We’re all doomed according to those in the know. Global warming is melting the ice caps, sea levels are rising and, sooner rather than later, Britannia will sink beneath the waves along with much of the rest of the world. Mother Earth will likely survive – thrive even – but without us to muck it up again. And it probably serves us right. Still, while we wait for the next biblical flood, I do my bit, recycling-wise. This might seem like pissing in the wind but I do it anyway, separating this from that. These days about three quarters of what we chuck is tossed into the communal recycling bin, though it’s fair to say much of that consists of glass bottles of the wine kind. Our rubbish has always rattled.
My temperature is raised by some of our neighbours who seem incapable of following simple recycling guidelines or, more likely, are too idle to be arsed. But I get really heated by the vast quantity of soft plastic film that wraps pretty much everything these days. This can’t be recycled. Gawd knows why. So off it goes with the peelings and scraps to the incinerator to cause even more global warming or to end up swimming about in the oceans. I can almost hear the dolphins scream.
Football, as we all know, is filthy rich – a huge multi-billion pound global business and a not altogether honest one, with bungs and bribes flying about like confetti. While the beautiful game is not my cup of char, there’s no denying the considerable passion it stirs. After a few difficult years in the shade, the Norwich City Football Team – known as the Canaries – have just been promoted to the English Premier League, the richest of them all, I’m told. The city threw a party to celebrate and thousands of devoted fans pitched up to cheer the team on as the boys in yellow and green paraded through the streets in an open-top bus. It was impossible not to be swept along by the enthusiasm, lighting up a very dull day. The boost to the club’s coffers – not to mention the players’ wages – and the local economy as a whole should be substantial. Well done, lads.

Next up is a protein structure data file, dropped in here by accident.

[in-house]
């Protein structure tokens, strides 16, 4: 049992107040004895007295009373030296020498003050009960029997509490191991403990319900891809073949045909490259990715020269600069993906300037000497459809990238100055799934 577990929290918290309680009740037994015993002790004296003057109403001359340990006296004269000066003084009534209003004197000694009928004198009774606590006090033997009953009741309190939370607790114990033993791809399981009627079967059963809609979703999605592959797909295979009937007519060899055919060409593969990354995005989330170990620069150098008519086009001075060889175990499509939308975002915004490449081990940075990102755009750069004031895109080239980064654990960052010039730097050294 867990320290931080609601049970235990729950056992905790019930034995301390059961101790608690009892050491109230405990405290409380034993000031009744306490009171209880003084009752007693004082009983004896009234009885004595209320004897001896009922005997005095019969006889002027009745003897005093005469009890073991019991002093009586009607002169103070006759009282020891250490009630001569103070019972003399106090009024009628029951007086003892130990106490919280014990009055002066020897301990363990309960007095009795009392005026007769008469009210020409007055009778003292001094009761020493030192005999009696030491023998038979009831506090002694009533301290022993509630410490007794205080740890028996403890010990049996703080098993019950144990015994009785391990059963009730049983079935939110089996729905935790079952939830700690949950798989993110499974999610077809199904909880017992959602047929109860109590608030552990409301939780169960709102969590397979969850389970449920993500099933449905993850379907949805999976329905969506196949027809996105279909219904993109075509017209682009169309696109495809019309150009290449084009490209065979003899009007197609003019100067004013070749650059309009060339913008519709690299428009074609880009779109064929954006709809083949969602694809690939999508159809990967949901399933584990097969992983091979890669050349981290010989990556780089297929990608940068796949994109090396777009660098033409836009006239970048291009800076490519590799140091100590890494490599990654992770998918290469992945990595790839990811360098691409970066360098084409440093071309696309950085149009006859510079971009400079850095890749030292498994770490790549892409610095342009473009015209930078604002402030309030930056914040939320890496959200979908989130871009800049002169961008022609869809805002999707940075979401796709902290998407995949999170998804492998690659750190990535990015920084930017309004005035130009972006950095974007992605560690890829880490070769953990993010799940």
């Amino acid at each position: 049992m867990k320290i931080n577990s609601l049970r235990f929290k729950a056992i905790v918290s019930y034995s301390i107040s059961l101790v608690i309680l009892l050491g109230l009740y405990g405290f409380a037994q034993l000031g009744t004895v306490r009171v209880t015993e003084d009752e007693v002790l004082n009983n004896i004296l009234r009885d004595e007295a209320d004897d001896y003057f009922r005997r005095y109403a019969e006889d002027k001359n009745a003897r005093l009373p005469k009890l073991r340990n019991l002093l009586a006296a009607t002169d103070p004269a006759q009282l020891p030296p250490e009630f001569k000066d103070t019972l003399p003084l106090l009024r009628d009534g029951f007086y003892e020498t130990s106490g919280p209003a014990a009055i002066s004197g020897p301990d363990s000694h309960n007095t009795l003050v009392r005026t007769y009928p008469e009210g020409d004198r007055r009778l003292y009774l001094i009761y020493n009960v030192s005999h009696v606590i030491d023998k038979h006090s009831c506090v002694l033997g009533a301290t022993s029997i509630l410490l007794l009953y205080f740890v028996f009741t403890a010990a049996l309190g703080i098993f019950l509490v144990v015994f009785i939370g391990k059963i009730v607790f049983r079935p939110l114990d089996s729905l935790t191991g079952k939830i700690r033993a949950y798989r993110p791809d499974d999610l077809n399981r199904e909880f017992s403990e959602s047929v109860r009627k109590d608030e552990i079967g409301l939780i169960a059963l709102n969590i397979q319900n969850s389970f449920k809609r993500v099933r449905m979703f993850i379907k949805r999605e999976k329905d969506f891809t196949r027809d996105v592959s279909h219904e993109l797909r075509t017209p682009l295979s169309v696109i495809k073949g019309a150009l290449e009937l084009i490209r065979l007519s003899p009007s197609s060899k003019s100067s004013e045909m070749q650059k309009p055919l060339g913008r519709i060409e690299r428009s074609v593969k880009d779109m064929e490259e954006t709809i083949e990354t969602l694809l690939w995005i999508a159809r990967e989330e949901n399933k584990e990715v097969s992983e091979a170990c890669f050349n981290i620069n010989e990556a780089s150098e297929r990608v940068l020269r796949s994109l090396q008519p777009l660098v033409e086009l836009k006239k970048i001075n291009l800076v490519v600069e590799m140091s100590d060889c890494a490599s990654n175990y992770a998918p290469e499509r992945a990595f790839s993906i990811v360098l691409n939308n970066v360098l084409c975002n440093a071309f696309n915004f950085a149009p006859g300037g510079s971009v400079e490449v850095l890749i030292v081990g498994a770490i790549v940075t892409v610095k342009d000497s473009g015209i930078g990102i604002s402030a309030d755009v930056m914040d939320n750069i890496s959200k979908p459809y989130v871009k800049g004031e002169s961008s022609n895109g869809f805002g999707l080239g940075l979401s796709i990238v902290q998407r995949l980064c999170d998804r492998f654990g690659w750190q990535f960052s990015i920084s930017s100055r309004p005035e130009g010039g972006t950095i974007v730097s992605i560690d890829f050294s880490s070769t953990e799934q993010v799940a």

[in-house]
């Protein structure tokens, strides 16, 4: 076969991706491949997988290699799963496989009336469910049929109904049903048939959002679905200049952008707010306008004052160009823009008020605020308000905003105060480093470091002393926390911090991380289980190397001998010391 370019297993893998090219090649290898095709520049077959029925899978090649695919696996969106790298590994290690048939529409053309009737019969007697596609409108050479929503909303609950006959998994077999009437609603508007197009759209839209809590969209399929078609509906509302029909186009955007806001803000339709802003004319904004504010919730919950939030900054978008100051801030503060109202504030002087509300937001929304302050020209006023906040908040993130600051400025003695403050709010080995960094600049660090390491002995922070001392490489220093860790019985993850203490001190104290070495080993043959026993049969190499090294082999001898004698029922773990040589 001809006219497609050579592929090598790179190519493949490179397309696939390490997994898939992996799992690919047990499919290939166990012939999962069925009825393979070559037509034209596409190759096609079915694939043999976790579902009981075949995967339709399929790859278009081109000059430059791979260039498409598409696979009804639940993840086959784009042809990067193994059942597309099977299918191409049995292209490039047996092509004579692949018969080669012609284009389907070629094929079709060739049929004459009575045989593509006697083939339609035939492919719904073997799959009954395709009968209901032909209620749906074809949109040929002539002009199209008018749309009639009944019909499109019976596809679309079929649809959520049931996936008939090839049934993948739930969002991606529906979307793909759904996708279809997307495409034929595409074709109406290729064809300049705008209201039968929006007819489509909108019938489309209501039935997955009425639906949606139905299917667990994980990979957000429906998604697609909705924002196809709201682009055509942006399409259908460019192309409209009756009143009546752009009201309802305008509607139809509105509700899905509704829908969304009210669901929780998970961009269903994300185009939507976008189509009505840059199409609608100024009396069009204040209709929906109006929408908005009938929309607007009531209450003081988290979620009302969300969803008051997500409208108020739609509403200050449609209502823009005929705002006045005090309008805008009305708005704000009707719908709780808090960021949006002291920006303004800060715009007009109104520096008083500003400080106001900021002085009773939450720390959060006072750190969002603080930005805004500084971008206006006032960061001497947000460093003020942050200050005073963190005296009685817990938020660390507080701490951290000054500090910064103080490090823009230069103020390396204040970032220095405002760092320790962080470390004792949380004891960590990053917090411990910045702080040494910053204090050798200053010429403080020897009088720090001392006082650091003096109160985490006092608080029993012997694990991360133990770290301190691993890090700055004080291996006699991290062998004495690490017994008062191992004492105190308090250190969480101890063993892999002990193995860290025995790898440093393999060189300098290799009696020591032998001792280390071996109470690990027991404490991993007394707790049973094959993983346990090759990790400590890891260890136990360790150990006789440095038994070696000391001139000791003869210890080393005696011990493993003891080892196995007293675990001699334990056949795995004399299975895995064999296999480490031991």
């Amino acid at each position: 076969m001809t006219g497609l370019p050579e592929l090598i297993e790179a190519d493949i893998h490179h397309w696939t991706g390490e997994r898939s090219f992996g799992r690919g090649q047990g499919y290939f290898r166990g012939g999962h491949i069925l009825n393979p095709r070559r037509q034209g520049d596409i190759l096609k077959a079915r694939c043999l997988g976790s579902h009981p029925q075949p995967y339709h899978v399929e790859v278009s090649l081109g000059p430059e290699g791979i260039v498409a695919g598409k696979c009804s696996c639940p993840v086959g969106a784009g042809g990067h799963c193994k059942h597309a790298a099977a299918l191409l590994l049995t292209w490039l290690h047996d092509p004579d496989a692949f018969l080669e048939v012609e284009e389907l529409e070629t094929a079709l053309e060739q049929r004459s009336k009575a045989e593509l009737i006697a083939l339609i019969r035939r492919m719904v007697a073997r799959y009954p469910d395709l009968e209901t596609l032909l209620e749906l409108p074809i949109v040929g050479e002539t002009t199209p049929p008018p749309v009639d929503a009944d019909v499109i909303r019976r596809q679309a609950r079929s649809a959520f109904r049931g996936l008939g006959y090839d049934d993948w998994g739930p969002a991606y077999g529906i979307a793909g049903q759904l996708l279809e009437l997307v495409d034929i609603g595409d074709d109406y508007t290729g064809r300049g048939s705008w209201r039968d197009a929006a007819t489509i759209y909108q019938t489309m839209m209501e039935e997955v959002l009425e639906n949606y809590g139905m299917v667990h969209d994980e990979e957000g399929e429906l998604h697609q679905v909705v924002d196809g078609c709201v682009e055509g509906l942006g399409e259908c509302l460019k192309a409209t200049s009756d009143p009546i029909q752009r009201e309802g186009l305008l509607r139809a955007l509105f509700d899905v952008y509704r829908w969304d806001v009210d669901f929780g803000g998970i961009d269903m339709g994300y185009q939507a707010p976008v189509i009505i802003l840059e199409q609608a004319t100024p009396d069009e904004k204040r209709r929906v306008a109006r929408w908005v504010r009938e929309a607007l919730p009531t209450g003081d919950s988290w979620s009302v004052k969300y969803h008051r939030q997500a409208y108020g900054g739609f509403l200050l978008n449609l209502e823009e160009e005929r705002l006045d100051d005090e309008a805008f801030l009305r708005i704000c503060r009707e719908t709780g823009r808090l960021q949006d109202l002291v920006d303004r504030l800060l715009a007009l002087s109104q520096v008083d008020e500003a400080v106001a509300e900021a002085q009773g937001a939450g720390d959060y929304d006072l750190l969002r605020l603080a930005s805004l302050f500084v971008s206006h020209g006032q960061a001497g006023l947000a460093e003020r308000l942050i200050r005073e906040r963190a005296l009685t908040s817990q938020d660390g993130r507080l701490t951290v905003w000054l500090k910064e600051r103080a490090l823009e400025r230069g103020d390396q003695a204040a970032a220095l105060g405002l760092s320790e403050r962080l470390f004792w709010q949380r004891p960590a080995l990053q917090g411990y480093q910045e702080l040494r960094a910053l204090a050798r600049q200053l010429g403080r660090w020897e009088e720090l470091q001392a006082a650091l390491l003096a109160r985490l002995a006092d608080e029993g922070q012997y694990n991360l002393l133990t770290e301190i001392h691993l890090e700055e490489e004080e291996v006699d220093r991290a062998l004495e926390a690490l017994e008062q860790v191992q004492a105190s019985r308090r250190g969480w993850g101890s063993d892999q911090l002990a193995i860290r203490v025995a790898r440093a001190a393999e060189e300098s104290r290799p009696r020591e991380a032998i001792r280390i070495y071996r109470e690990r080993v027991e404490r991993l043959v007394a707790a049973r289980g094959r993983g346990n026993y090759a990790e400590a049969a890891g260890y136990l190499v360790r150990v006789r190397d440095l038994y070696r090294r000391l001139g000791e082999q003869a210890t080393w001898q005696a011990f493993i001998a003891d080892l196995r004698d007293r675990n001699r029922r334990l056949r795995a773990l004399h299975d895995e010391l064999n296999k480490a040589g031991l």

British weather is notoriously changeable – from drab to sparkling, drenched to parched, cold to clammy – sometimes all in the space of a few days. Perhaps that’s why it’s a bit of a national obsession and the staple of many an awkward conversation in a lift. It pays to take full advantage when a fine weather front rolls in. And take advantage we did when balmy air blew up from the Continent to bestow a mini heatwave for Easter. We jumped on a bus and headed for a riverside pub in Thorpe St Andrew, a pretty hamlet on the outskirts of Norwich. Liam wanted ducks, I wanted wine. The wine won. The only duck we saw was on a road sign.
We’ve just celebrated our eleventh wedding anniversary – steel according to some traditions – so I bought Liam a metal whistle to use when he’s trying to bring me to heel – good luck with that one! We revelled in some style with a spot of lunch at Bishop’s – one of Norwich’s best eateries – all posh nosh and fine wine. Afterwards, we staggered up St Andrew’s Hill for digestifs at The Cosy Club – one of the city’s swankiest drinking dens – fashioned from the Victorian grandeur of the old NatWest bank on London Street. There is nothing particularly cosy about the lavish interior. More style over substance we thought.